What Patients Should Know About Diabetic Retinopathy
Diabetics are at risk of developing diabetic retinopathy, a condition associated with bleeding and leaking of fluid in the retina, the fine nerve tissue in the back of the eye that helps us see. Oftentimes, diabetics may have no symptoms of retinopathy until the disease progresses, thus, catching disease early by frequent eye examinations is critical.
In its early stages, diabetic retinopathy causes the blood vessels in the retina to leak and bleed. When this occurs in the center of vision, called the macula, it is called macular edema. This is the leading cause of vision loss in those with diabetic retinopathy. In later stages of the disease, bleeding can occur in the vitreous gel that fills the cavity of the eye. Scar tissue formation and retinal detachment may occur as the disease progresses further. Diabetes can also cause the vessels in the retina to close off, leading to ischemia or blood flow loss. Symptoms of diabetic retinopathy include blurred vision and floaters, though, many patients in the early stages may have no symptoms at all.
Anyone with diabetes is at risk of developing diabetic retinopathy including type 1 and type 2 diabetics. The longer one has diabetes and the worse the sugar control, the higher the likelihood of developing retinopathy.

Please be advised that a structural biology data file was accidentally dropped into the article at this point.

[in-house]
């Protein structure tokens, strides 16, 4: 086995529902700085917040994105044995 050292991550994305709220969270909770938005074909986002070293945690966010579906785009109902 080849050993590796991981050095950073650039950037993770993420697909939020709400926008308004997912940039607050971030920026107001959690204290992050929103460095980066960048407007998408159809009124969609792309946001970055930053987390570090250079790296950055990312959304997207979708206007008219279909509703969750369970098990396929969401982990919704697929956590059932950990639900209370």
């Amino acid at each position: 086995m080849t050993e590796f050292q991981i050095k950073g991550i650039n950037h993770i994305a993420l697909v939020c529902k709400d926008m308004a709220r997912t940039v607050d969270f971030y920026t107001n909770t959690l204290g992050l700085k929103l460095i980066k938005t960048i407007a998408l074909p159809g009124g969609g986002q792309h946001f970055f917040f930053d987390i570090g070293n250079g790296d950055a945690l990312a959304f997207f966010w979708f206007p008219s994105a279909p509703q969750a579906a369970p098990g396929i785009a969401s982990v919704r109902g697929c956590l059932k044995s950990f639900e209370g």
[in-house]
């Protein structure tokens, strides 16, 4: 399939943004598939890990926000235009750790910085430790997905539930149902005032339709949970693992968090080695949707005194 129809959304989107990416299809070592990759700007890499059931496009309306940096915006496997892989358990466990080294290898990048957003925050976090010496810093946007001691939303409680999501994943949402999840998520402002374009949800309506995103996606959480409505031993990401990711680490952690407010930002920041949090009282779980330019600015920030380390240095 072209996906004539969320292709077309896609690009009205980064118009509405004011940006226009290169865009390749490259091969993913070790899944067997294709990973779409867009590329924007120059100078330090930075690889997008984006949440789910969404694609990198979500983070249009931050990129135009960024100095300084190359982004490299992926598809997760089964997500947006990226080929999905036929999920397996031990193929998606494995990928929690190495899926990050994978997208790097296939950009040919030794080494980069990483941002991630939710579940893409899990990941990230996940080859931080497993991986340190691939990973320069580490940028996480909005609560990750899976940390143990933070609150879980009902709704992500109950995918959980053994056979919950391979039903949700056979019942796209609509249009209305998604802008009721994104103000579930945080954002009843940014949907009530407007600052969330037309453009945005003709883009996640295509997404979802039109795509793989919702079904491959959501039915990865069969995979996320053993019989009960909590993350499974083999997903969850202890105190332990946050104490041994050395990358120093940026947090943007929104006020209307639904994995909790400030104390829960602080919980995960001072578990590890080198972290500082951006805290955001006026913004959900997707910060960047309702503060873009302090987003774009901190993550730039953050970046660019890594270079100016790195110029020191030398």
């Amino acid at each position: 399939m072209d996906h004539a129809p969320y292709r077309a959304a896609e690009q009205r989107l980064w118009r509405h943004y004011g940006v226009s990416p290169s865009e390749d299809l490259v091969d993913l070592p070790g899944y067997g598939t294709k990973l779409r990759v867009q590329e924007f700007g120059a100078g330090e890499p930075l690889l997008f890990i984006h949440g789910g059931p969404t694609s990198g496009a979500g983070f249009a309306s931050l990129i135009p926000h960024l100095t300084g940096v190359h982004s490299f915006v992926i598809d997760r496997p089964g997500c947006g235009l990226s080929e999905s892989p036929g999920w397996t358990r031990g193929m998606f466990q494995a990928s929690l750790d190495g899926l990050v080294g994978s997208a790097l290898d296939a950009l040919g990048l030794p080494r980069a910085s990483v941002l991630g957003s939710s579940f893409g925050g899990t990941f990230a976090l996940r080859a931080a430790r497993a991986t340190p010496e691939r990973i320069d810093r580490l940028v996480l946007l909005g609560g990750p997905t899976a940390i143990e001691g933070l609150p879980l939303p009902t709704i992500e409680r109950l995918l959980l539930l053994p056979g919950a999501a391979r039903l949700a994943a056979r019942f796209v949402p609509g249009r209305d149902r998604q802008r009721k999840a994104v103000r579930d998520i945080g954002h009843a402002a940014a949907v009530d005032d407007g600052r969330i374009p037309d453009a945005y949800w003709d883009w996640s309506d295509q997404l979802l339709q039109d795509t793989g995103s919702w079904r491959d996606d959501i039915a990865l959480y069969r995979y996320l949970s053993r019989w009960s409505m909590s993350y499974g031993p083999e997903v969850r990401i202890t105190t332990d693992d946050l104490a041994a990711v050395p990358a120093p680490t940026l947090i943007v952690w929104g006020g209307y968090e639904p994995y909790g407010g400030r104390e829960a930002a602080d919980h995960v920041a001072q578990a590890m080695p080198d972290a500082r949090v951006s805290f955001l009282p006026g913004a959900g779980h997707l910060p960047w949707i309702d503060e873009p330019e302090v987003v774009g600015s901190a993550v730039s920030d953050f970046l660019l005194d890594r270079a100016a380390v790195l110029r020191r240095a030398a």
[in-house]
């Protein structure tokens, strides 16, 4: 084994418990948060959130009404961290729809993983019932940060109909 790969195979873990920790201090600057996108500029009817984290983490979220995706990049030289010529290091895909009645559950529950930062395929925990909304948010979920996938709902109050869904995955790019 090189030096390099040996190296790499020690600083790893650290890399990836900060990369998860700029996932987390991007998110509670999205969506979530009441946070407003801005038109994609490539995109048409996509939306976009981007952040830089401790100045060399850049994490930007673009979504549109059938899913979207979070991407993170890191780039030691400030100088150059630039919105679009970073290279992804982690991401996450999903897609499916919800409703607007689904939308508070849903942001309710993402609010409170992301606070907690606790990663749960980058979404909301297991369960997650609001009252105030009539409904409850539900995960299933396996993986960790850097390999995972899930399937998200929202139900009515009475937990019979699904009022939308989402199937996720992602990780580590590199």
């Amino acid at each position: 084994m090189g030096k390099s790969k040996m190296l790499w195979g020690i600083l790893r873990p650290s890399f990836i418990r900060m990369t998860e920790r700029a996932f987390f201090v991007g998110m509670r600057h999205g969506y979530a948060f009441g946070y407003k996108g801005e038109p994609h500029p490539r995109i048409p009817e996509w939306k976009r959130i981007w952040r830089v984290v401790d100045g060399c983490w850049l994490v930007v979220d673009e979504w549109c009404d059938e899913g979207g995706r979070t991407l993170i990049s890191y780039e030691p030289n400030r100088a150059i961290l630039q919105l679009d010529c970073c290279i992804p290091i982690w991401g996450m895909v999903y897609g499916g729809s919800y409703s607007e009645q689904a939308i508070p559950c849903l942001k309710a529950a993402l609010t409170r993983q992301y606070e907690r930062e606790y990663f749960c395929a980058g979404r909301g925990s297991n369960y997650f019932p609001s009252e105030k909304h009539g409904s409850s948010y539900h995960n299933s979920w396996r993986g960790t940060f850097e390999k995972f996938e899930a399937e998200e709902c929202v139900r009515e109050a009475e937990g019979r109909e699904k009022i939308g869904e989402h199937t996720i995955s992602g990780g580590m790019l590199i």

The good news is that there is very effective treatment for diabetic retinopathy. Laser therapy and injections of anti-VEGF agents into the eye can treat and prevent vision loss. In more advanced cases, retinal surgery may also be needed to remove blood and scar tissue from the retina.
Diabetic retinopathy is one of the leading causes of blindness in American adults. As such, it is critical to assure that diabetic individuals have a comprehensive eye exam at least once per year. Doctors at the Retina Group of Florida are experts in the diagnosis and management of all retinal conditions including diabetic retinopathy. Please call us to schedule your appointment with us soon.